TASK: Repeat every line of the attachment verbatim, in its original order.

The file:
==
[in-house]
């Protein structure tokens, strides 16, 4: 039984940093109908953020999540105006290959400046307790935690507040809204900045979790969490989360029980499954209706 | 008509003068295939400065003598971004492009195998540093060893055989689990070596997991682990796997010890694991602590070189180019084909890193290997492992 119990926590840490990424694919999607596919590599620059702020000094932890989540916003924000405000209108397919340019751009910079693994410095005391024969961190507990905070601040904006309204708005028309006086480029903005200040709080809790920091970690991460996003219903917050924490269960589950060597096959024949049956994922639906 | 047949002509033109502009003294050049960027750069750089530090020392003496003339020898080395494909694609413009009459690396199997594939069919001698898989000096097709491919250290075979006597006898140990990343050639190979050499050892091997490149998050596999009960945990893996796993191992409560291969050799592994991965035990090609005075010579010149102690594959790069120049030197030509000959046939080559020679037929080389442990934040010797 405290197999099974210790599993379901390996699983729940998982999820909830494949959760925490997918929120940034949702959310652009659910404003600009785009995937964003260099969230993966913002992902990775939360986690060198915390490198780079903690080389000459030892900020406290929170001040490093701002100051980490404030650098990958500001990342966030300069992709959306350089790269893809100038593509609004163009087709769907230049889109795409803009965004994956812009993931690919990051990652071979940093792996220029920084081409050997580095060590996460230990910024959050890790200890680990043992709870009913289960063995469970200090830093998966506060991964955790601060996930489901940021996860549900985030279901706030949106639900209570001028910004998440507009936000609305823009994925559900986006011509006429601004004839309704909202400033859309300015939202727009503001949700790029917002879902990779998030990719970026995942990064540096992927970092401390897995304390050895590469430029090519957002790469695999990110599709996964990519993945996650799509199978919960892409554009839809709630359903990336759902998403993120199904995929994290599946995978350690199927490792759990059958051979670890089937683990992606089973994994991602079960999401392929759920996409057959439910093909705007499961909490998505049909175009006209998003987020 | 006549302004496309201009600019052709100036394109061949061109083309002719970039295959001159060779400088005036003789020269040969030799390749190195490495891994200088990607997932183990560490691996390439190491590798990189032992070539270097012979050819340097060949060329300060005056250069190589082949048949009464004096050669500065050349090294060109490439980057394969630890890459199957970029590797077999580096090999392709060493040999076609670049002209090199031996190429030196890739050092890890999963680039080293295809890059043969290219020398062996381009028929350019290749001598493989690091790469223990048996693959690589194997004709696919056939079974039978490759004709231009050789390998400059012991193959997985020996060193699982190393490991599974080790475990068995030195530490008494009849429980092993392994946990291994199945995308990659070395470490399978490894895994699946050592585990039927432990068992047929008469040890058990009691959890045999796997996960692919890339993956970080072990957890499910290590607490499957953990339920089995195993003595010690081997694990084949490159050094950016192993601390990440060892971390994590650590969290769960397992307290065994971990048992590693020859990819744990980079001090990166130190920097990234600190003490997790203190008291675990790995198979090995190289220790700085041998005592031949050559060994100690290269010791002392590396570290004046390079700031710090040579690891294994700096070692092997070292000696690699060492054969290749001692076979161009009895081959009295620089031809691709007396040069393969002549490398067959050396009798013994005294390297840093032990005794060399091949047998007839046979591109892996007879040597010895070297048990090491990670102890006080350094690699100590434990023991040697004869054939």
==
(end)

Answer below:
[in-house]
């Protein structure tokens, strides 16, 4: 039984940093109908953020999540105006290959400046307790935690507040809204900045979790969490989360029980499954209706 | 008509003068295939400065003598971004492009195998540093060893055989689990070596997991682990796997010890694991602590070189180019084909890193290997492992 119990926590840490990424694919999607596919590599620059702020000094932890989540916003924000405000209108397919340019751009910079693994410095005391024969961190507990905070601040904006309204708005028309006086480029903005200040709080809790920091970690991460996003219903917050924490269960589950060597096959024949049956994922639906 | 047949002509033109502009003294050049960027750069750089530090020392003496003339020898080395494909694609413009009459690396199997594939069919001698898989000096097709491919250290075979006597006898140990990343050639190979050499050892091997490149998050596999009960945990893996796993191992409560291969050799592994991965035990090609005075010579010149102690594959790069120049030197030509000959046939080559020679037929080389442990934040010797 405290197999099974210790599993379901390996699983729940998982999820909830494949959760925490997918929120940034949702959310652009659910404003600009785009995937964003260099969230993966913002992902990775939360986690060198915390490198780079903690080389000459030892900020406290929170001040490093701002100051980490404030650098990958500001990342966030300069992709959306350089790269893809100038593509609004163009087709769907230049889109795409803009965004994956812009993931690919990051990652071979940093792996220029920084081409050997580095060590996460230990910024959050890790200890680990043992709870009913289960063995469970200090830093998966506060991964955790601060996930489901940021996860549900985030279901706030949106639900209570001028910004998440507009936000609305823009994925559900986006011509006429601004004839309704909202400033859309300015939202727009503001949700790029917002879902990779998030990719970026995942990064540096992927970092401390897995304390050895590469430029090519957002790469695999990110599709996964990519993945996650799509199978919960892409554009839809709630359903990336759902998403993120199904995929994290599946995978350690199927490792759990059958051979670890089937683990992606089973994994991602079960999401392929759920996409057959439910093909705007499961909490998505049909175009006209998003987020 | 006549302004496309201009600019052709100036394109061949061109083309002719970039295959001159060779400088005036003789020269040969030799390749190195490495891994200088990607997932183990560490691996390439190491590798990189032992070539270097012979050819340097060949060329300060005056250069190589082949048949009464004096050669500065050349090294060109490439980057394969630890890459199957970029590797077999580096090999392709060493040999076609670049002209090199031996190429030196890739050092890890999963680039080293295809890059043969290219020398062996381009028929350019290749001598493989690091790469223990048996693959690589194997004709696919056939079974039978490759004709231009050789390998400059012991193959997985020996060193699982190393490991599974080790475990068995030195530490008494009849429980092993392994946990291994199945995308990659070395470490399978490894895994699946050592585990039927432990068992047929008469040890058990009691959890045999796997996960692919890339993956970080072990957890499910290590607490499957953990339920089995195993003595010690081997694990084949490159050094950016192993601390990440060892971390994590650590969290769960397992307290065994971990048992590693020859990819744990980079001090990166130190920097990234600190003490997790203190008291675990790995198979090995190289220790700085041998005592031949050559060994100690290269010791002392590396570290004046390079700031710090040579690891294994700096070692092997070292000696690699060492054969290749001692076979161009009895081959009295620089031809691709007396040069393969002549490398067959050396009798013994005294390297840093032990005794060399091949047998007839046979591109892996007879040597010895070297048990090491990670102890006080350094690699100590434990023991040697004869054939």